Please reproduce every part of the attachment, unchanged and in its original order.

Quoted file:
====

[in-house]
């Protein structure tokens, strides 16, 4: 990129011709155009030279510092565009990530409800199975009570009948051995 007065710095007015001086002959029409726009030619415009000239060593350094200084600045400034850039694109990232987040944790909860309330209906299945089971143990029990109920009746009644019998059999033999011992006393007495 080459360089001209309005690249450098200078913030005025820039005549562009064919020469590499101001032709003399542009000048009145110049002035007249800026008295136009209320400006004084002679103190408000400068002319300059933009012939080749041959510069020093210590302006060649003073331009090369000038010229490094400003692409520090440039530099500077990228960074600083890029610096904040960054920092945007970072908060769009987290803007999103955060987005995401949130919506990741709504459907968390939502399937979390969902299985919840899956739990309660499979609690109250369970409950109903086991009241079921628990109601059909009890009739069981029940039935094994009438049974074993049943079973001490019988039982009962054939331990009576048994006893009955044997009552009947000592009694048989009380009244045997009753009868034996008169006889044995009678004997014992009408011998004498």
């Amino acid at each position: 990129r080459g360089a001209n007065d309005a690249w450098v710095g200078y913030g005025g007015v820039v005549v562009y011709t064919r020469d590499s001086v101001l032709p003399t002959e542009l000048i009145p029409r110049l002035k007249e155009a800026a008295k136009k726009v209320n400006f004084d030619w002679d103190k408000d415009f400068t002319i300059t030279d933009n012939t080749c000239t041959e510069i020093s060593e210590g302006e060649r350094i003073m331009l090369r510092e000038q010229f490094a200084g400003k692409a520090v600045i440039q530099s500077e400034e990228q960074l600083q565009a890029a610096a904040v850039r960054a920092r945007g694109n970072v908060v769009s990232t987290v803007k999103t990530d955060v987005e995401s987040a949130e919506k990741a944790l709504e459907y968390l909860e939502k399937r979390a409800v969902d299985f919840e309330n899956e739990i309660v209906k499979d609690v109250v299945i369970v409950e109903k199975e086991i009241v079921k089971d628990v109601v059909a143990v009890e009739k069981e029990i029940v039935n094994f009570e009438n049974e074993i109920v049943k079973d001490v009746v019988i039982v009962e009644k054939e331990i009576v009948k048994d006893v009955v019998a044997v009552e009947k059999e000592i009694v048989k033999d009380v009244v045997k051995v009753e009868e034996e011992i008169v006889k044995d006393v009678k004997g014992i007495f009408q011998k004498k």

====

[in-house]
């Protein structure tokens, strides 16, 4: 990129011709155009030279510092565009990530409800199975009570009948051995 007065710095007015001086002959029409726009030619415009000239060593350094200084600045400034850039694109990232987040944790909860309330209906299945089971143990029990109920009746009644019998059999033999011992006393007495 080459360089001209309005690249450098200078913030005025820039005549562009064919020469590499101001032709003399542009000048009145110049002035007249800026008295136009209320400006004084002679103190408000400068002319300059933009012939080749041959510069020093210590302006060649003073331009090369000038010229490094400003692409520090440039530099500077990228960074600083890029610096904040960054920092945007970072908060769009987290803007999103955060987005995401949130919506990741709504459907968390939502399937979390969902299985919840899956739990309660499979609690109250369970409950109903086991009241079921628990109601059909009890009739069981029940039935094994009438049974074993049943079973001490019988039982009962054939331990009576048994006893009955044997009552009947000592009694048989009380009244045997009753009868034996008169006889044995009678004997014992009408011998004498």
């Amino acid at each position: 990129r080459g360089a001209n007065d309005a690249w450098v710095g200078y913030g005025g007015v820039v005549v562009y011709t064919r020469d590499s001086v101001l032709p003399t002959e542009l000048i009145p029409r110049l002035k007249e155009a800026a008295k136009k726009v209320n400006f004084d030619w002679d103190k408000d415009f400068t002319i300059t030279d933009n012939t080749c000239t041959e510069i020093s060593e210590g302006e060649r350094i003073m331009l090369r510092e000038q010229f490094a200084g400003k692409a520090v600045i440039q530099s500077e400034e990228q960074l600083q565009a890029a610096a904040v850039r960054a920092r945007g694109n970072v908060v769009s990232t987290v803007k999103t990530d955060v987005e995401s987040a949130e919506k990741a944790l709504e459907y968390l909860e939502k399937r979390a409800v969902d299985f919840e309330n899956e739990i309660v209906k499979d609690v109250v299945i369970v409950e109903k199975e086991i009241v079921k089971d628990v109601v059909a143990v009890e009739k069981e029990i029940v039935n094994f009570e009438n049974e074993i109920v049943k079973d001490v009746v019988i039982v009962e009644k054939e331990i009576v009948k048994d006893v009955v019998a044997v009552e009947k059999e000592i009694v048989k033999d009380v009244v045997k051995v009753e009868e034996e011992i008169v006889k044995d006393v009678k004997g014992i007495f009408q011998k004498k």